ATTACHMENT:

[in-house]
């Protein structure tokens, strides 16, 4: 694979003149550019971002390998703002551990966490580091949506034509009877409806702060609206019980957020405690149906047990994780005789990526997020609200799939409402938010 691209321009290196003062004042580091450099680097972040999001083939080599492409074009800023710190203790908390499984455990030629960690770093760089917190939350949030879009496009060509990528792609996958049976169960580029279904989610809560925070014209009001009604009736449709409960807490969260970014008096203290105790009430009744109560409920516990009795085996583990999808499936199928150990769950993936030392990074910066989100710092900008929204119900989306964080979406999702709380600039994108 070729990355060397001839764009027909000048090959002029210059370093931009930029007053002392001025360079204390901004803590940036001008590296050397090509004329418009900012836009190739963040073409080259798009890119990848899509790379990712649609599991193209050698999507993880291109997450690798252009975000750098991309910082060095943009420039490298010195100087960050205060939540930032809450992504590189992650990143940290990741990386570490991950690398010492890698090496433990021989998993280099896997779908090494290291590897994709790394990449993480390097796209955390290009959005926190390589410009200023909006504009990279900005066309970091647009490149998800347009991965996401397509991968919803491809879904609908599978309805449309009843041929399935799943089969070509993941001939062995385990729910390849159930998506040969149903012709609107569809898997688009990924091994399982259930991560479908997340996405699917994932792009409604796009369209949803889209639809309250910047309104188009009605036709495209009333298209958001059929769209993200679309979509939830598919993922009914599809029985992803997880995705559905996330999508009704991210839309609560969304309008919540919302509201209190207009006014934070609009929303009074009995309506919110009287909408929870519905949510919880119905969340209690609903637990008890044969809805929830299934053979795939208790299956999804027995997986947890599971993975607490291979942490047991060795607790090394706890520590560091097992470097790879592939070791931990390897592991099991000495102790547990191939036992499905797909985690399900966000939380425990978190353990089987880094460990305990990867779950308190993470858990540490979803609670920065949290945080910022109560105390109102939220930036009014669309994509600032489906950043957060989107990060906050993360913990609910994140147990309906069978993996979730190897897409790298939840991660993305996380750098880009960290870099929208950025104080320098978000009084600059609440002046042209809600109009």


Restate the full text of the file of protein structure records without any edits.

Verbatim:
[in-house]
């Protein structure tokens, strides 16, 4: 694979003149550019971002390998703002551990966490580091949506034509009877409806702060609206019980957020405690149906047990994780005789990526997020609200799939409402938010 691209321009290196003062004042580091450099680097972040999001083939080599492409074009800023710190203790908390499984455990030629960690770093760089917190939350949030879009496009060509990528792609996958049976169960580029279904989610809560925070014209009001009604009736449709409960807490969260970014008096203290105790009430009744109560409920516990009795085996583990999808499936199928150990769950993936030392990074910066989100710092900008929204119900989306964080979406999702709380600039994108 070729990355060397001839764009027909000048090959002029210059370093931009930029007053002392001025360079204390901004803590940036001008590296050397090509004329418009900012836009190739963040073409080259798009890119990848899509790379990712649609599991193209050698999507993880291109997450690798252009975000750098991309910082060095943009420039490298010195100087960050205060939540930032809450992504590189992650990143940290990741990386570490991950690398010492890698090496433990021989998993280099896997779908090494290291590897994709790394990449993480390097796209955390290009959005926190390589410009200023909006504009990279900005066309970091647009490149998800347009991965996401397509991968919803491809879904609908599978309805449309009843041929399935799943089969070509993941001939062995385990729910390849159930998506040969149903012709609107569809898997688009990924091994399982259930991560479908997340996405699917994932792009409604796009369209949803889209639809309250910047309104188009009605036709495209009333298209958001059929769209993200679309979509939830598919993922009914599809029985992803997880995705559905996330999508009704991210839309609560969304309008919540919302509201209190207009006014934070609009929303009074009995309506919110009287909408929870519905949510919880119905969340209690609903637990008890044969809805929830299934053979795939208790299956999804027995997986947890599971993975607490291979942490047991060795607790090394706890520590560091097992470097790879592939070791931990390897592991099991000495102790547990191939036992499905797909985690399900966000939380425990978190353990089987880094460990305990990867779950308190993470858990540490979803609670920065949290945080910022109560105390109102939220930036009014669309994509600032489906950043957060989107990060906050993360913990609910994140147990309906069978993996979730190897897409790298939840991660993305996380750098880009960290870099929208950025104080320098978000009084600059609440002046042209809600109009």